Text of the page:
• When smoke gets in your eyes • A vote to support labeling • Noise ordinance needed • Fatal Kaua‘i wreck in 2006 • Practical reason for tinted windows
When smoke gets in your eyes
Only in Hawai‘i.
There is a certain amount of acceptable smoke blowing in and around the criminal justice system. It is necessary, because the mentality of criminals is different from that of responsible people. When the smoke starts choking those of us who are supporting, yes, paying for this service, it seems like there needs to be an emergency light to lead us to the exit.
First order: Keeping convicted criminals on the island to serve out their sentences when they aren’t from here and really want to go back to the Mainland.
Solution: Send them back. A free plane ticket is much cheaper than feeding and baby sitting them for even a week.
Second: Do we really need more police officers and/or facilities?
Solution: Either print all the arrest logs for the week or keep the two to three officers that are needed for that volume of work. The overcrowding and/or need for more facilities would be taken care of in previous.
Third: When tax money is allocated for the courts, defining the charter by which the police are governed, as deemed necessary by the police themselves …
Solution: Figure out among yourselves who the boss is. If you violate your agreement, accept the punishment, which should never include suspension with pay.
Fire people who aren’t doing their jobs. Discipline people who break the rules. Be transparent or don’t be until the smoke from the investigation has cleared.
Greg Keanu Dorst, Kapa‘a
A vote to support labeling
I am one voter that believes GMO should be labeled, and I for one will be voting for the representatives that share my concerns.
Jeffrey Vesci, Lihu‘e
Noise ordinance needed
For eight months, since a new renter moved into the neighborhood, there have been countless sleepless nights, endless mornings, days and evenings of barking dogs.
I have gone through every possible channel to courteously fix the problem. A nice note to the tenant, calls to the owner, calls to the Human Society, police and Mayor’s Office. The answer is always the same: There is nothing that can be done. There is no ordinance against barking dogs. Funny enough, all the people I spoke too seem to have the same issue I do: barking dogs disturbing their lives!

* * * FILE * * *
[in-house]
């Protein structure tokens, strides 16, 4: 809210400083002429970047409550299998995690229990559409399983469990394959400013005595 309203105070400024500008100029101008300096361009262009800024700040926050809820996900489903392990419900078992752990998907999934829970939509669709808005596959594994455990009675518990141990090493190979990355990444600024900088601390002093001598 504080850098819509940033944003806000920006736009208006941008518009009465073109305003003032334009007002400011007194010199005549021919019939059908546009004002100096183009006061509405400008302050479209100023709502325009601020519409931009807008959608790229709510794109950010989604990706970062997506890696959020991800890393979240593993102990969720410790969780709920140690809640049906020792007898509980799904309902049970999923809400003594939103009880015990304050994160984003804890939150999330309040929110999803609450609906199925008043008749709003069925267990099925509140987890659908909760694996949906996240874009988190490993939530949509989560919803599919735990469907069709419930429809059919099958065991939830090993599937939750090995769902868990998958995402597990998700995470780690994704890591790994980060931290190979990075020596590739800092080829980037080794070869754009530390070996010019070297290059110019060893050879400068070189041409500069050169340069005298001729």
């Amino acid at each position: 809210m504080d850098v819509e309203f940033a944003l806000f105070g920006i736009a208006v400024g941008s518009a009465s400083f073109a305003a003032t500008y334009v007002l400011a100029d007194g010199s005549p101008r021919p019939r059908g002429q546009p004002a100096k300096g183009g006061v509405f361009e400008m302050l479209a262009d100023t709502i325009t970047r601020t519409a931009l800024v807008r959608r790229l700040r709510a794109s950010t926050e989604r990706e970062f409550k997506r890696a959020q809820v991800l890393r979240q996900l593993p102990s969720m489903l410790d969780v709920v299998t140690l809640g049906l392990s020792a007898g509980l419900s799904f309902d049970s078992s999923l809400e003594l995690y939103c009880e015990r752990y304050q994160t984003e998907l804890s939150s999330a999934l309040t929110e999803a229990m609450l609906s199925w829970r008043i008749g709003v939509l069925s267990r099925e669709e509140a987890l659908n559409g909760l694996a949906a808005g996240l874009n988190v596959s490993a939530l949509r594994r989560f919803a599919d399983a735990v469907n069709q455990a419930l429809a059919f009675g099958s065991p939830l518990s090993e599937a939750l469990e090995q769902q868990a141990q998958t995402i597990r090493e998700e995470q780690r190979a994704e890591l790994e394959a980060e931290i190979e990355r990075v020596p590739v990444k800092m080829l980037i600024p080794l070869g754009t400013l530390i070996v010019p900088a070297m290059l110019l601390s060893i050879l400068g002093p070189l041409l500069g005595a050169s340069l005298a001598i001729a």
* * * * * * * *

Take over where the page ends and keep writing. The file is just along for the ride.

This leads me to ask the question: Why is it that residents do not have any protection against dog noise?
On our street, we are all law-abiding citizens, own our own homes and try to be productive members of our community. So how is it a new renter can move into the neighborhood and turn all of our lives upside down without recourse? And why are we left to suffer endlessly at the hands of one ignorant dog owner?
Any disregard for others — playing music too loud, a late party or disturbing neighbors in any other way — could easily be put to a stop.
Yet, I lay awake at 3 a.m., fan blasting to create white noise, earplugs in, listening to the incessant barking of dogs and wondering why? How?
It just doesn’t seem right.
So what can we do?
Jane Doe, Kapa‘a
Fatal Kaua‘i wreck in 2006
The State of Hawai‘i is to pay a $210,000 settlement for a fatal Kaua‘i wreck, according to an article published in The Garden Island on April 4. If you’ve ever wondered how your tax dollars are being spent, read, learn and be appalled.
The loss of any life is a shame, but when do individuals and communities step up to the plate and take responsibility for their own actions?
Three young adults get drunk and the inebriated driver tries to negotiate the turn onto the Hanalei Bridge but can’t, which resulted in the deaths of two youths.
Who’s responsible? Who should pay?
The State bows to the sentiment of the Hanalei community and did not update the bridge in 2003, thus “preserving the rural nature of their community.”
And finally, the insulting message to the taxpayers is it’s cheaper to settle out of court than it is to do the right thing, such as replace the historic bridge with a safer one.
Personally, I would like the State of Hawai‘i to refund my pro rata share of the state Department of Transportation’s highway fund, which was used to pay this absurd settlement.
Michael Diamant, Kalaheo
Practical reason for tinted windows
Since when did tinted windows imply you were smoking pot, texting, drinking alcohol or talking on your cell phone?
I just thought it was to keep your CD’s from melting under our near-equatorial sun.
Joseph Lavery, Kapa‘a